“In the most basic sense, I paint portraits,” says San Francisco-based artist Emilio Villalba. From twisted figures inspired by the old masters to the “communities of eyes” which characterise his most recent works, Villalba’s paintings breathe emotion, unease and a fascination with mess.
Villalba studied animation at the Art Institute of California before going on to work as Visual Effects Artist on projects such as Pirates of the Caribbean 3 and Super Bowl commercials for brands such as Nike, Visa and Pepsi. He later moved to San Francisco, where he completed an MFA at the Academy of Art in 2012. Teachers from the school, such as Mark Tennant and John Wentz, influenced his progression into figurative works, and he also cites artists such as Alex Kanevsky and Velazquez.
In his earlier works, Villalba borrowed from 17th century portraiture, starting out from a recognisable human silhouette which he then distorted through large white brushstrokes or repetitions and rearrangements of physical features. More recent pieces see Villaba push into abstraction, blending many different individuals to create one entity. A second-generation Mexican-American himself, Villalba reflects that his work is inspired by the rich diversity of his neighbourhood in San Francisco.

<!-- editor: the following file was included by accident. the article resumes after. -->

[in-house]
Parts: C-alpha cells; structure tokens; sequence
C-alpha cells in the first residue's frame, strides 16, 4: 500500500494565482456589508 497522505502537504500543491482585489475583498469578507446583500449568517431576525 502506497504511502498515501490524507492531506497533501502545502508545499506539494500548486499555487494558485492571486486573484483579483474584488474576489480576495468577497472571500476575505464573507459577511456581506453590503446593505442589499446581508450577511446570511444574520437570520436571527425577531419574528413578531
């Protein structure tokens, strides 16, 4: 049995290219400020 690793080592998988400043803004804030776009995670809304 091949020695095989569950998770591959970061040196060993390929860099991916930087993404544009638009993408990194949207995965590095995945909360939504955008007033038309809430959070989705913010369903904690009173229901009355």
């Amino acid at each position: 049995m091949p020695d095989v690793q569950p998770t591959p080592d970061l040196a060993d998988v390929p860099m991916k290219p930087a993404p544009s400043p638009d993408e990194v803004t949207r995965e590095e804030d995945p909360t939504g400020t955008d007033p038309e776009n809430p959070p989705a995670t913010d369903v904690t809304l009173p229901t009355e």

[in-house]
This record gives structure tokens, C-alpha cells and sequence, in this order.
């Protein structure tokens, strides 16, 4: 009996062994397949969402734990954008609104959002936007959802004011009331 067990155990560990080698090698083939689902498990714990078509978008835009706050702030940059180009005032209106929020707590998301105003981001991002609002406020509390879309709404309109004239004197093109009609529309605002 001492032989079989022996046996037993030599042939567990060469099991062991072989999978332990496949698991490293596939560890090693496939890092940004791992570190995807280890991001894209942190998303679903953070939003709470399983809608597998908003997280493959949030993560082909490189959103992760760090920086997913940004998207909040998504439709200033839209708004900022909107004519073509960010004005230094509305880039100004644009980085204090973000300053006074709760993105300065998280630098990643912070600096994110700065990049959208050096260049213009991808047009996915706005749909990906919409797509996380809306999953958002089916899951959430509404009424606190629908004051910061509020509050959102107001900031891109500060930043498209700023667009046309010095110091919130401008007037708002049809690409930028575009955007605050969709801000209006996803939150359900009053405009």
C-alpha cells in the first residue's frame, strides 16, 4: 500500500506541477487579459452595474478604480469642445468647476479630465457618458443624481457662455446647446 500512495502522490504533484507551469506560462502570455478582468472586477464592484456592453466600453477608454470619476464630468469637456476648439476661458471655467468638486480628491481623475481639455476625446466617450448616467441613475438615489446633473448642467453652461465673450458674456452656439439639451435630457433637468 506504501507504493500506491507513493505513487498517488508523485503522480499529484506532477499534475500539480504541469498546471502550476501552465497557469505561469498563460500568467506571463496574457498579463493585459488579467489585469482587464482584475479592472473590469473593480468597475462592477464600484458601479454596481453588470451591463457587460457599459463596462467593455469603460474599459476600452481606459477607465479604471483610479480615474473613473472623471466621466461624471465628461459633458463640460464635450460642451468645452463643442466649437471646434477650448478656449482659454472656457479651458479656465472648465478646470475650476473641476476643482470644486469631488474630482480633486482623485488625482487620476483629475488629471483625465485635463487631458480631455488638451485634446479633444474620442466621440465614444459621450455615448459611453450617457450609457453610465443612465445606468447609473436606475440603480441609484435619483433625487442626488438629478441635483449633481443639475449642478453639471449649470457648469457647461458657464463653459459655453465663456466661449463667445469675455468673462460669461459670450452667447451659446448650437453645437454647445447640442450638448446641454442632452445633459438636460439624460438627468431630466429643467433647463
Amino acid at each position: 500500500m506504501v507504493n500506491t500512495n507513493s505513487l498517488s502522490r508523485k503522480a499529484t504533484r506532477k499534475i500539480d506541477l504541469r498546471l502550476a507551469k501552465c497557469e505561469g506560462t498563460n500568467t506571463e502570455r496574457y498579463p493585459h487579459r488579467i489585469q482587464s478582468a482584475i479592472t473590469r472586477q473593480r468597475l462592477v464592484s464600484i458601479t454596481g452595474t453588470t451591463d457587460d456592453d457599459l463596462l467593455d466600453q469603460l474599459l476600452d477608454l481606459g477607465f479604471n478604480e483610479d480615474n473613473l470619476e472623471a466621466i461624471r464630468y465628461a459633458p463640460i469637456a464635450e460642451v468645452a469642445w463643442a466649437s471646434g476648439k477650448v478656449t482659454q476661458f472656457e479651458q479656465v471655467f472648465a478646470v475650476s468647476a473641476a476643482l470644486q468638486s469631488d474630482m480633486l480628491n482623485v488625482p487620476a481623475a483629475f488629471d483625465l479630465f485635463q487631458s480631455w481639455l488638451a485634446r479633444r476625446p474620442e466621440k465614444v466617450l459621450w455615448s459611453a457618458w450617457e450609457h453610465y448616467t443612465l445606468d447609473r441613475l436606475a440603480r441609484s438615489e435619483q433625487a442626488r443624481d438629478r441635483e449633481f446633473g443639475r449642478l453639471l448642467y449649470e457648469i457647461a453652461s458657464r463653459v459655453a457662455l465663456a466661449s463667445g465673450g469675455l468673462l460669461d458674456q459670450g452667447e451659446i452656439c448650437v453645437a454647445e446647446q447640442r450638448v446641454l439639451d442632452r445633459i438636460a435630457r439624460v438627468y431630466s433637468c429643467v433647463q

In 2011 Villalba received the Director’s Choice Award for Best Oil Painting at the Academy of Art University Spring Show in San Francisco, and has hosted solo exhibitions in Los Angeles and New York.